Background: It is likely that the imbalance between the pro- and anti-inflammatory cytokines will determine the outcome in infants with severe respiratory failure receiving extracorporeal membrane oxygenation (ECMO).
Aims: We determined if there was an imbalance between pro- and anti-inflammatory cytokines in serial bronchoalveolar lavage (BAL) fluid obtained from survivors and non-survivors of ECMO.
Methods: We therefore measured the cellular changes and the molar ratios of pro-inflammatory and anti-inflammatory cytokines in serial BAL fluid obtained from survivors and non-survivors of ECMO. Fifteen infants surviving ECMO (median age 1 day, range 1-120) and 7 who did not (28 days, range 1-402) were studied.
Results: In the lungs of survivors, the increased proportion of airway neutrophils at presentation decreased with time and was matched by a parallel increase in percent alveolar macrophages as the infants' condition improved. The pro- and anti-inflammatory pulmonary cytokine ratios were static in the survivors. In the non-survivors, the ratio of tumour necrosis factor-alpha (TNF-alpha) against soluble TNF-receptor 1 (sTNF-R1) and soluble TNF receptor 2 (sTNF-R2) was increased at days 2-3 when compared to the survivors, but the molar ratio interleukin-1beta (IL-1beta)/soluble IL-1 receptor antagonist (sIL-1RA) was largely undetectable due to undetectable IL-1beta.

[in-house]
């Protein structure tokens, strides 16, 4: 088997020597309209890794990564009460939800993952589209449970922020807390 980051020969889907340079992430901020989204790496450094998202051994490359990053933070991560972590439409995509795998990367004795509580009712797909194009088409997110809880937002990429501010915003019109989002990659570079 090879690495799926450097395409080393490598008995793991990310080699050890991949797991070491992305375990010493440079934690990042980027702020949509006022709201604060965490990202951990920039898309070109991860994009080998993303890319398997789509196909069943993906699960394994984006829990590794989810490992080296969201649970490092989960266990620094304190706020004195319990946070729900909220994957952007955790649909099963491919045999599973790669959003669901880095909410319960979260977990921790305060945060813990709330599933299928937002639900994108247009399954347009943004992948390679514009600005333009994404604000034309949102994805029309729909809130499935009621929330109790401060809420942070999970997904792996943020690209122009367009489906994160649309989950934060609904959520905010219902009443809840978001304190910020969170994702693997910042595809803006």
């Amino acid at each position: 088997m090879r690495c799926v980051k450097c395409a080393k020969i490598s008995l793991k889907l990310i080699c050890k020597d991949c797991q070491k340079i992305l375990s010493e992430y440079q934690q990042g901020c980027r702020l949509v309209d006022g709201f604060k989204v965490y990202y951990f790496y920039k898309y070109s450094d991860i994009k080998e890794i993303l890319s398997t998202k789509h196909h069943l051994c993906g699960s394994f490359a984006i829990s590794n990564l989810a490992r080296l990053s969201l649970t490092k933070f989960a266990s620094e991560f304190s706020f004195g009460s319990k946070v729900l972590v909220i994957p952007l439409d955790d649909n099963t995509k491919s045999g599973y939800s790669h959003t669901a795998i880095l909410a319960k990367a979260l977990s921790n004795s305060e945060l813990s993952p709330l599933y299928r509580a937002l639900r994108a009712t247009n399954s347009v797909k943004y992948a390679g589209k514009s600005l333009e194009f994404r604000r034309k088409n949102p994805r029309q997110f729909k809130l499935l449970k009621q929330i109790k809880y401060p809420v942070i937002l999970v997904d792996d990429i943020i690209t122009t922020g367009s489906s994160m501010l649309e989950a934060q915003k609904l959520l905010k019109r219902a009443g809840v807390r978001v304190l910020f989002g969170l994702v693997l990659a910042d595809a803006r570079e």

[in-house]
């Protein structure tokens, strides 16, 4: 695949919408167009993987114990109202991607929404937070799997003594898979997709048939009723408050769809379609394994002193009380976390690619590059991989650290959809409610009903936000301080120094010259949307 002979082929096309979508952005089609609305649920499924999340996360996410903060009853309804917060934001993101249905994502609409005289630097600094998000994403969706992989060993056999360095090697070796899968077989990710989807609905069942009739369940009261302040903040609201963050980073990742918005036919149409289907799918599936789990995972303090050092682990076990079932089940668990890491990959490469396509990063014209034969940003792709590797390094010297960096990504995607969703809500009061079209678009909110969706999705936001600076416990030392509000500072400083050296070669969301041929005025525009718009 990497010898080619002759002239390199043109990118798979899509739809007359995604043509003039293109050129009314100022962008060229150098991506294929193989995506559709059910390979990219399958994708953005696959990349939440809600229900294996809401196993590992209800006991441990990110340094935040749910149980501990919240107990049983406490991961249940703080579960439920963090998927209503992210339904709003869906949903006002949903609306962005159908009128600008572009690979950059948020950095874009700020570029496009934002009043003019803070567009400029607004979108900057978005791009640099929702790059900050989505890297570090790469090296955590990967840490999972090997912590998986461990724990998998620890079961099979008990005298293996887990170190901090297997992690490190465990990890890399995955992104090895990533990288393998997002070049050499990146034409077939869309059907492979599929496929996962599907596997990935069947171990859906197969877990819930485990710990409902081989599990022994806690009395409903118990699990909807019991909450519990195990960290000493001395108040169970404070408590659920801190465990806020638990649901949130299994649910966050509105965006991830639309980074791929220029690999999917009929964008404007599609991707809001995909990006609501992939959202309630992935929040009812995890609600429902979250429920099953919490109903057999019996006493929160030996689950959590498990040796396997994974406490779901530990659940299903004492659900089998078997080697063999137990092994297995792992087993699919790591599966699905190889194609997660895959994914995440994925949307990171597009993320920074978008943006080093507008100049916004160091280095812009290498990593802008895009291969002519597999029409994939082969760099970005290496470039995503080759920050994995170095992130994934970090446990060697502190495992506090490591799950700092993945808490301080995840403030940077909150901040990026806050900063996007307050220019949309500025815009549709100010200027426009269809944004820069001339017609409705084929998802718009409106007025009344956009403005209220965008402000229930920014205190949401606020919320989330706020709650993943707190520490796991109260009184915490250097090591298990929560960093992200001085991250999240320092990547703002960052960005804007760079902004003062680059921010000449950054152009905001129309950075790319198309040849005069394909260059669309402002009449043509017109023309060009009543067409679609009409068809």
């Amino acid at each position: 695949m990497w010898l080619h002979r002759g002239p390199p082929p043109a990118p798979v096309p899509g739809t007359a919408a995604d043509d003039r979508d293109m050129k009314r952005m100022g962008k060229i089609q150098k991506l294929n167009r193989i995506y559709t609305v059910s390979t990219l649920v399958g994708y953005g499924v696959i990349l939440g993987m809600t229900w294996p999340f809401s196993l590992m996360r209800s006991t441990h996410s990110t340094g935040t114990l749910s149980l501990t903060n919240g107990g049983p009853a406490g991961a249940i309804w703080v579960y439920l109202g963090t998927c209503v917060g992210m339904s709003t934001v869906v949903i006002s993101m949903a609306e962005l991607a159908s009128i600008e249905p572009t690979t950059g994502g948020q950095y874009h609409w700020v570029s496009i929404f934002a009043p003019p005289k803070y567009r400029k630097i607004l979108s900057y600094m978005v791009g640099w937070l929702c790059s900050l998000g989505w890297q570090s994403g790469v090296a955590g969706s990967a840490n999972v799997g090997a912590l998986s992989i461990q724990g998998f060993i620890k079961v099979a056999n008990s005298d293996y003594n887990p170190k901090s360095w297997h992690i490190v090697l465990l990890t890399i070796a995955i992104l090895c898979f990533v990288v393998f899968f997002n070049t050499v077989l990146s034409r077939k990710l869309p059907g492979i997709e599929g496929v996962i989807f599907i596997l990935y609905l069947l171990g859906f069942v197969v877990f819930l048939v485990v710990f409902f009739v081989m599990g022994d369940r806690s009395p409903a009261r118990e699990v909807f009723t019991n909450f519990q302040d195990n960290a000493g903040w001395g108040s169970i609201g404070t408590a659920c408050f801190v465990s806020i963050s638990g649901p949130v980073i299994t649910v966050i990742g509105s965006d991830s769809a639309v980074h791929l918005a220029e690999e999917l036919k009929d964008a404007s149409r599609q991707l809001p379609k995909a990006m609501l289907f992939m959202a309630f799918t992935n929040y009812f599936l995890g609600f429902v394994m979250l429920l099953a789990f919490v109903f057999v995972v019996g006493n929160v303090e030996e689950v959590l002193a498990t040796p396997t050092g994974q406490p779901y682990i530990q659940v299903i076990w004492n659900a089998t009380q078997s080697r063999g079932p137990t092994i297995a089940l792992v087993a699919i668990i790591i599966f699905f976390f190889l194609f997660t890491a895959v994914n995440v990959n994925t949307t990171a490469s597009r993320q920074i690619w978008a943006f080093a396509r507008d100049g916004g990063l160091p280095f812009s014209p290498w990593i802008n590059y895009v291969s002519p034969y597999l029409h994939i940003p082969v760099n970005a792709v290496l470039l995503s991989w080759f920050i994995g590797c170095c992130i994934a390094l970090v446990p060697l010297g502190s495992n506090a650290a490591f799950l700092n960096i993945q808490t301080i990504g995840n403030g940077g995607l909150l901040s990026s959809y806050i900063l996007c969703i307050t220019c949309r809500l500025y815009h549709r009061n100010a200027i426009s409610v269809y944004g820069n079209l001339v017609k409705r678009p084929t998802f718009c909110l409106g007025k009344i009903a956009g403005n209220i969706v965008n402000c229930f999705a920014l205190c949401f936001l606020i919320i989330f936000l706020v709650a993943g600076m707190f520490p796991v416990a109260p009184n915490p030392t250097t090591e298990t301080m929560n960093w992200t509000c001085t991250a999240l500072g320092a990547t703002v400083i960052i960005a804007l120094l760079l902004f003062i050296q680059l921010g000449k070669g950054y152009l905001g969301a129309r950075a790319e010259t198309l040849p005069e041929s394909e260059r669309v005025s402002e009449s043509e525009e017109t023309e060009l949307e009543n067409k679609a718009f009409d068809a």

Conclusions: These data suggest that the infants who survive ECMO resolve their pulmonary inflammation and that in non-survivors the ratio of TNF-alpha against its receptor antagonists is increased and is associated with a poor outcome. Furthermore, this group of infants were unable to produce significant concentrations of IL-1beta.